She made short work of the task…


…and by the time that Dropscone left, the beds were cleared.  It didn’t take us long to shred  them and add the remains to the green mulch on the back bed.


Mrs Tootlepedal has become very fond of green mulching and I have to take care not to to linger for too long in one spot while taking flower photographs for fear of being covered in mulch myself.

I nipped around with the camera just to show that although the dahlias may have gone, there is a good deal still left to delight the eye.

All this….


…and these too.


We even have what passes for a colourful corner in October…


…and of course, there are Special Grandmas.


I had a quick check on the birds while we having coffee.  We are getting a steady supply of  greenfinches again though they were rather rude today and turned their backs on me…


…and a blue tit wasn’t any more helpful.


Still if the birds won’t ‘watch the birdie’ then there is nothing to be done about it.

After lunch, the warmer weather persuaded me to ignore the possibility of some light rain and go for a cycle ride.  I took the precaution of having my big yellow rain jacket on from the start and a persistent drizzle, which came on almost as soon as I had left the house, made me grateful for the decision.

It was a gloomy day….


…with the hills shrouded in clouds and there was quite enough wind to make pedalling into it seem like hard work.

There were reminders along the way of even stronger winds in the recent past.


However, as I dropped down into the Esk valley at Canonbie, the rain stopped and the wind became my friend and pushed me back up the hill into Langholm.  The trees along the riverside are among the most colourful around at the moment and the bridges at the Hollows…

hollows bridge view oct 3

Looking north

hollows bridge Oct 3 south

Looking south

And at Skippers…

view from skippers oct 3 2018

Looking north

skippers bridge view south 3 oct 18

Looking south

…gave me the chance to have an uninterrupted view of the colour.

All this tree watching was very tiring and my new bike had to have a short rest on the old A7 between the bridges.

old A7 oct 3

Although it was only my usual 20 mile Canonbie circuit, the ride gave me great pleasure, both because of the views and because my legs had appreciated four days rest since my last cycle outing.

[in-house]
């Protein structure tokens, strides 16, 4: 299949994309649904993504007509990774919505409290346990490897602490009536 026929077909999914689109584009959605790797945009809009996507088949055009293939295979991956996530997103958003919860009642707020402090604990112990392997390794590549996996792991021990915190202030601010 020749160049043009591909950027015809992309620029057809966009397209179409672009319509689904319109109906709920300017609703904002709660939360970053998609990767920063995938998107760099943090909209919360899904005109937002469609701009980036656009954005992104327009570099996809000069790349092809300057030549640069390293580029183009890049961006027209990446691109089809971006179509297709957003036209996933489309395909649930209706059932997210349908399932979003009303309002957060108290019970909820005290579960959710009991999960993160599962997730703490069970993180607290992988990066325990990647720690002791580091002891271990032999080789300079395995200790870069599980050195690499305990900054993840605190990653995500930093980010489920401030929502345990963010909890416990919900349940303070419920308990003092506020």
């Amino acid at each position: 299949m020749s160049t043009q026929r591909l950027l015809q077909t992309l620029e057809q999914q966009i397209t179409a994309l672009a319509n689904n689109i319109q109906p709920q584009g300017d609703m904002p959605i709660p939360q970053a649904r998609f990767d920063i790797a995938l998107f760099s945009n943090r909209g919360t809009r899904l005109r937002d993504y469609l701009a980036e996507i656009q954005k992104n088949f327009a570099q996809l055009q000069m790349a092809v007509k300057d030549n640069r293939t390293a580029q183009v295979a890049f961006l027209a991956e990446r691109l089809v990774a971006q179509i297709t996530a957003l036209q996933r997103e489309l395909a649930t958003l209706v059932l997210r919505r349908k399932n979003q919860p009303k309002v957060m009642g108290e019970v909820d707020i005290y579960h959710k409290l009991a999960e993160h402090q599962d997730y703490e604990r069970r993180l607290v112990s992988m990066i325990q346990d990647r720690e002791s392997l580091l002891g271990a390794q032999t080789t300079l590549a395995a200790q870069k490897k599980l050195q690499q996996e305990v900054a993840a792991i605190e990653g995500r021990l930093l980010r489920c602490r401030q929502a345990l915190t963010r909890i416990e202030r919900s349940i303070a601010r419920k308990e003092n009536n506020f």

I had a shower and a sit down and then, after a nourishing meal of corned beef hash,  it was time to go out to sing with the Langholm Choir and put my singing lesson to the test.  My teacher, Mary was too busy to take the choir herself this week and sent her husband along to take her place so I don’t know what she would have thought of my efforts but I enjoyed myself a lot so I thought that the lesson had been worthwhile.

I have got several busy days ahead and posts might become a little sketchy or even totally invisible after tomorrow for a while.

Meantime here is a flying goldfinch as a change from the incessant chaffinches.



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Today’s guest picture comes from my friend Bruce’s recent tour of the north of England and shows a very uncharacteristic yellow telephone box.  It is part of Hull Telecoms, the only place in Britain which doesn’t bow the knee to British Telecom.

yellow phone boxWe had another day without the fierce winds of late which was very welcome.  Less welcome was some persistent morning rain which did not encourage cycling.

Just as welcome as the light winds was the arrival of Dropscone at coffee time carrying traditional Friday treacle scones and a gift of leeks which he had purchased at a very advantageous price on an early morning  shopping trip to Carlisle.

The treacle scones were disposed of with coffee and the leeks were later turned into leek and potato soup for lunch.

While we were drinking our coffee, we had the first visit for some time from some starlings.

starlingsAnd during the morning at least one blue tit paid several visits.  I am not a great blue tit observer but I think one at least of the pictures may show a second bird.

blue titsDuring the day. Mrs Tootlepedal was in full decorating mode, filling, painting, stripping and painting again.  I spent a good deal of time perfecting the art of not getting under her feet.  I have had a good deal of practice at this and am pretty good at it.